2022 will be remembered for many things: one of which is the number of extra bank holidays we have seen over the year.  Generally, the UK does not figure very highly on the world league table of bank holidays.  The normal 8 bank holidays we see in England and Wales,  looking  comparatively miserly when compared with other countries such as Cambodia (29 days), Sri Lanka (26 days) and  India (21 days).

With the announcement, at understandably short notice,  that Monday 19 September 2022 will be a national bank holiday for the funeral of Queen Elizabeth II, many employers are wondering what their obligations are and what their employees are entitled to.

The starting point is that there is no statutory  right for employees to be given time off for the Queen’s funeral, unless an employee’s contract of employment is worded as such.  Holiday provision is one of the express statutory particulars  which must be given to employers and can be found in a variety of documents such as offer letters, handbook, statement of particulars  as well as a standard contract of employment.

So what are the options?

  • If the employment contract states that an employee is entitled to a specific number of day’s annual leave plus unspecified bank holidays , your employees should be entitled to the additional day.
  • If the employment contract doesn’t mention bank holidays or, more commonly, states a specific number of bank holidays to which the employee is entitled , and presumably the Queen’s funeral is not mentioned, then the employee may not be entitled to the additional days leave  and it is for the employer  to decide whether to grant the additional leave.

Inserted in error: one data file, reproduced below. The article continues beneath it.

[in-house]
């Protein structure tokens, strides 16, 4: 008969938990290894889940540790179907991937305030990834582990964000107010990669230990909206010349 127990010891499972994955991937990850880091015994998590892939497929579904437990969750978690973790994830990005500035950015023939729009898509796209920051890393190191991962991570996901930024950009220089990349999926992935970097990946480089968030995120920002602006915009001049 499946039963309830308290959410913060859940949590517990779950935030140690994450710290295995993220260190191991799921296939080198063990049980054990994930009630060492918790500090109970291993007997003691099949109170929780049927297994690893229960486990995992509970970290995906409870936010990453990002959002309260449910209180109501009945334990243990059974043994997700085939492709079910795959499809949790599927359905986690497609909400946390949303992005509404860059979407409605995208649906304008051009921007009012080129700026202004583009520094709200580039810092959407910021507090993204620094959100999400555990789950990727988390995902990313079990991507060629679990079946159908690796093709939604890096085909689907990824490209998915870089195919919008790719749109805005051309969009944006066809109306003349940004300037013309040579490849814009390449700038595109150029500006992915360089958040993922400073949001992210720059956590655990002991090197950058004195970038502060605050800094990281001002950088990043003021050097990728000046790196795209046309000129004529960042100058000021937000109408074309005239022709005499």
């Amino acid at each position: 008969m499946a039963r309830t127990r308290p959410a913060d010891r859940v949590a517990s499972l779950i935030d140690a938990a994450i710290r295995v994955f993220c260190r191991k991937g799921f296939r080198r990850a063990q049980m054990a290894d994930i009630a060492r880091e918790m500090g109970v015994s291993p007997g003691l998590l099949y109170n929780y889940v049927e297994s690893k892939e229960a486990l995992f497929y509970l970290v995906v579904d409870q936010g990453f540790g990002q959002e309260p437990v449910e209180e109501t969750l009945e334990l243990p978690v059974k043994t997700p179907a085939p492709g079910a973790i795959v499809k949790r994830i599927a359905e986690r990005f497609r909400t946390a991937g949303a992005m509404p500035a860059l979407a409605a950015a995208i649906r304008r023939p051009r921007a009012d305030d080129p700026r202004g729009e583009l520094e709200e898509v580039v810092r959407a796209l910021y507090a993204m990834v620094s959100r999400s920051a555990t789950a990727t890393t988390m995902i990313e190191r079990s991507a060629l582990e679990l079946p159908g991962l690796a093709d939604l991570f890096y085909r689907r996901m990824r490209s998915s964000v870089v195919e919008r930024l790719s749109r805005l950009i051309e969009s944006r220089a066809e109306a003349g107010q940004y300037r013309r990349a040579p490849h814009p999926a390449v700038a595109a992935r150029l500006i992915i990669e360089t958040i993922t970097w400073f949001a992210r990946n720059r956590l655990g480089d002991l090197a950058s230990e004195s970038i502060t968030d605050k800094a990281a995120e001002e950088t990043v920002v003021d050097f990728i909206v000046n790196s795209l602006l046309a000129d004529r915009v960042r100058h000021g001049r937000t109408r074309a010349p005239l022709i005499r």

One tricky issue that has already arisen is how to deal with school closures on the 19th ? Should an employer decide that your business needs to remain open on the bank holiday, then the employer needs to agree with their employees how time off will be covered due to the closure of schools.  There are a couple of options: either allow employees to take a day’s paid holiday or let them to treat the day as part of their right to time off for dependents which provides for a day’s unpaid leave.

And finally employers need to ensure that they clarify and communicate their decision to employees as quickly as possible.  If the employer elects to remain open for business, they should explain the rationale and what, if any changes, they may choose to implement on the day itself.  The employer may wish to consider,  based on their contract  and policies, whether the employee is entitled to receive an additional day’s lieu of working on the bank  holiday and/or whether  the employees are entitled to any enhanced pay for working on a bank  holiday.

At a later point,  employers may also wish to review and , if necessary, amend holiday entitlement rules, mindful of course of the rules surrounding the implementation of any contractual changes.

Catherine Wilson